Holy shit. I thought, as if to prove her point, that was exactly what I’d been thinking the past twenty years, that nature had already demonstrated a capability of creating innumerable intelligences, equal to or greater than our own….which, as in the present instance, wasn’t a hard bar to get over. Like the law of conservation of energy, nothing really lost. “Nothing,” as Allen Ginsberg said to Bob McNamara, “that would change anybody’s ultimate form of being.” But there wasn’t time to go into that. I should have just told her how beautiful I found her, but I said,

No, I mean, how do you handle it personally?

And she just laughed. And we talked a little longer about possibilities I’d thought of: we could restore the lost reflectance of melting ice with photovoltaic panels, could dig a canal from the Bay of Mexico to the Salton Sea and the Baja and use the rising ocean waters for shrimp farms full of oil rich grass, could make green buildings here and abroad, with good loans to the third world that would replace the CIA’s cor-pork-racy and “Economic Hit Men” with affordable loans for sustainable agriculture and infrastructure. We could invest in Mexico’s and Palestine’s farming communities instead of fences. Yeah we could do wonders and eat rotten cucumbers as we used to say in high school. And then she said,

The incoming calls are piling up. I’m going to have to let you go.

I tried to tell her what a pleasure it had been talking to her, but it came out as just another pleasantry. I felt that old big time ache inside that told me I was going to have to let HER go.

Ah god, I said to the cold, lonely darkness gathering inside me, haven’t I seen her hundreds of times before? WHY does she always come along at the wrong place and the wrong time?

And her voice echoed,


I finished buying the backpacks I was going to use to carry tools and supplies up onto the roofs in the coming dog days. At last I’d gotten an opportunity, proven myself enough to one restaurant owner, that he was allowing me to install heat reclaim from his ice machine to his water heater. At last I had hope of doing something meaningful for the environment in this filthy business I’d been trapped in most of my adult life. But hope was hurting and scaring me, so I was taking a break that afternoon. I walked out, past the boom trucks in the parking lot loaded with salvage A/C units, into the junkyard in back of the thrift store, where the rejects sat waiting for a slow death in the merciless Arizona sun. I looked up at the cloud spotted peaks of the Catalinas and said to myself,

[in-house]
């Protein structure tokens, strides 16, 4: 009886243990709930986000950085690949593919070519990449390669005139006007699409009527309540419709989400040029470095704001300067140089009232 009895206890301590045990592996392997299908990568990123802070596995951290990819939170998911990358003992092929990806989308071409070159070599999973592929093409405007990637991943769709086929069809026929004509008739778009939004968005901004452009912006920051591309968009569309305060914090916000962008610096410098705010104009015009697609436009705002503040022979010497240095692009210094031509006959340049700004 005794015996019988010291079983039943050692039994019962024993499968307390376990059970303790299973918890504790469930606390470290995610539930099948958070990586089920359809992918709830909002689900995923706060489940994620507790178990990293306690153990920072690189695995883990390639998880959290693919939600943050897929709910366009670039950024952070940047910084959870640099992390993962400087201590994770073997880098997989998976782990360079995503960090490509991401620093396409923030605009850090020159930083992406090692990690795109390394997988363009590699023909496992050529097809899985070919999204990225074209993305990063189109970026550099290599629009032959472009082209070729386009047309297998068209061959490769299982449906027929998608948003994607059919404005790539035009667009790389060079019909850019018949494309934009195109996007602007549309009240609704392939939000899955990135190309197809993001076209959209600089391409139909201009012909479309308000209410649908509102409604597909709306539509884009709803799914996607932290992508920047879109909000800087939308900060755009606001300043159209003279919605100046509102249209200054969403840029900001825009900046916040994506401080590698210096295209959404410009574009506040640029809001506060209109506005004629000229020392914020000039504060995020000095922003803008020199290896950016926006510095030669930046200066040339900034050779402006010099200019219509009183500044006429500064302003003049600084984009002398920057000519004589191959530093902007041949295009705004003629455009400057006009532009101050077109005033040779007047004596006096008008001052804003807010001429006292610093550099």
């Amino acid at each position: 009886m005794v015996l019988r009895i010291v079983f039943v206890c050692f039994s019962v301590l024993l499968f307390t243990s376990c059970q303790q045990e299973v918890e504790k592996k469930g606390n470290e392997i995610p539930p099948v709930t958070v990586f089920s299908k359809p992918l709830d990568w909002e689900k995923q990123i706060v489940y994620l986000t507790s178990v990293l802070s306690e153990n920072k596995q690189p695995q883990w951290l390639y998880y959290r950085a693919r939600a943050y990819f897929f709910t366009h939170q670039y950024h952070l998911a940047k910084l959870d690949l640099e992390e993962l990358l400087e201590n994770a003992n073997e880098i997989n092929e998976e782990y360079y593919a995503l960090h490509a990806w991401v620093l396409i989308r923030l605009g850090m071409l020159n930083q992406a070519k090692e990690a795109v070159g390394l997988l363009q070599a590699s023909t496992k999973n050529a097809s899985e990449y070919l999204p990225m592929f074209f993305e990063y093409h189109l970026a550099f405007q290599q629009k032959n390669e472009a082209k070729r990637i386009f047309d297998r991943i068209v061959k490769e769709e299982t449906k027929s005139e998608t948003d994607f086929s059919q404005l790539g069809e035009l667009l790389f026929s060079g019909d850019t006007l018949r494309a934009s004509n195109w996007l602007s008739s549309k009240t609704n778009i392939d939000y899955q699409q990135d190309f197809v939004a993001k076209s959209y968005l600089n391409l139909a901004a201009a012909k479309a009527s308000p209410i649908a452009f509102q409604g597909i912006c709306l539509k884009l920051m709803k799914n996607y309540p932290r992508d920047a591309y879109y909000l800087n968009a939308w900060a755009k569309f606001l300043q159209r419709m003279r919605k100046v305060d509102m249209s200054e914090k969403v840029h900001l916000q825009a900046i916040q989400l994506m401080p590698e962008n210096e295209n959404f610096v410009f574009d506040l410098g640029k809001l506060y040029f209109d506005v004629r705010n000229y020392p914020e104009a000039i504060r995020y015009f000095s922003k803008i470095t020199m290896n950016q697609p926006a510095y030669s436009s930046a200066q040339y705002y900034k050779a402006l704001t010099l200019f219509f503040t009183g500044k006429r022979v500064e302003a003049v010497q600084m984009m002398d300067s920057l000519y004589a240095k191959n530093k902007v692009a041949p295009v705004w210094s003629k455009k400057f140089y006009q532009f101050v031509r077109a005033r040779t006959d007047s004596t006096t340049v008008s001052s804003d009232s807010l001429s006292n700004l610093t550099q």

Yeah. I have no voice, no hands to touch, no feet to walk anywhere with, there’s not even a “me” worth talking about. Nothing here but the mountains. I’m almost glad I know that.

There was a Sports Illustrated Swimsuit issue on some shelves. I picked it up and sat down on the top shelf, which broke and sent me sprawling like a clown.

Pressed wood. Formaldehyde based crap.

I said as I sat on a table and opened the magazine again, just to see what else I’d been missing for so long it seemed normal.

Inside there were touched up and pimped out babes with grains of sand clinging to their photoshopped skin, posed, self consciously, stupidly, in front of everything we were destroying with every abstract and concrete lust we could muster: a twilight desert, snow capped mountains, the ocean, baby seals, walruses, glaciers, everything, even this ultimate obscenity: the Masai.

Jesus fucking Christ.

I said,

You just can’t let ANYTHING alone can you? Everything, especially every proud and noble native culture, MUST be defiled and broken.

And I heard her voice echoing,


Before which I was nothing but a game.